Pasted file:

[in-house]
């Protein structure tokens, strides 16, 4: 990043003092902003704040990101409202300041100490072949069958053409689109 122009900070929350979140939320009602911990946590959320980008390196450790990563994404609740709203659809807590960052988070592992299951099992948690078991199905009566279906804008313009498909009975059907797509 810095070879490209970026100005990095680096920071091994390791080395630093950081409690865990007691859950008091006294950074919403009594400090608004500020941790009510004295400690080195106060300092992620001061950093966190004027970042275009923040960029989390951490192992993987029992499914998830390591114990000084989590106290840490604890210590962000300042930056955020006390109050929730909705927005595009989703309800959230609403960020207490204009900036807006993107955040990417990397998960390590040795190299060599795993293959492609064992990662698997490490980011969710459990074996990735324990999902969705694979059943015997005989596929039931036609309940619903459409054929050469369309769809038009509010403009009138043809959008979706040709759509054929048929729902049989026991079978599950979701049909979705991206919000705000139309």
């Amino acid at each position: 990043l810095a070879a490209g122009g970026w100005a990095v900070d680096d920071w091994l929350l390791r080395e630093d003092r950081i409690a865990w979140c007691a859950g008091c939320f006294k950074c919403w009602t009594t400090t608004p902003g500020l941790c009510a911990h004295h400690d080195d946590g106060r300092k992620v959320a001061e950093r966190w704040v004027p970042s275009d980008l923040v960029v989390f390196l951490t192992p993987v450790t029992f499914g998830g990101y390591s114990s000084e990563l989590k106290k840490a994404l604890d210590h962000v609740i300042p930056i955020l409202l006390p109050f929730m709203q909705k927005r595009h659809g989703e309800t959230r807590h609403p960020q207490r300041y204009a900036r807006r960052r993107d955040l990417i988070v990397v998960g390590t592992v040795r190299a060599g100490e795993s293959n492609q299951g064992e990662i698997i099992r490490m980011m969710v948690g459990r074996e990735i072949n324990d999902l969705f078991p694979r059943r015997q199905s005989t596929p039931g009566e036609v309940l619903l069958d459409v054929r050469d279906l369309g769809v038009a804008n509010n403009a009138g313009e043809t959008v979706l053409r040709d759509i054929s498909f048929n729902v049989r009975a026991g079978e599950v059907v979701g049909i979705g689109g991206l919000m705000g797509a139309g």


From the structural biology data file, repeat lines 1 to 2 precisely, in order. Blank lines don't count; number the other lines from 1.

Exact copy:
[in-house]
């Protein structure tokens, strides 16, 4: 990043003092902003704040990101409202300041100490072949069958053409689109 122009900070929350979140939320009602911990946590959320980008390196450790990563994404609740709203659809807590960052988070592992299951099992948690078991199905009566279906804008313009498909009975059907797509 810095070879490209970026100005990095680096920071091994390791080395630093950081409690865990007691859950008091006294950074919403009594400090608004500020941790009510004295400690080195106060300092992620001061950093966190004027970042275009923040960029989390951490192992993987029992499914998830390591114990000084989590106290840490604890210590962000300042930056955020006390109050929730909705927005595009989703309800959230609403960020207490204009900036807006993107955040990417990397998960390590040795190299060599795993293959492609064992990662698997490490980011969710459990074996990735324990999902969705694979059943015997005989596929039931036609309940619903459409054929050469369309769809038009509010403009009138043809959008979706040709759509054929048929729902049989026991079978599950979701049909979705991206919000705000139309």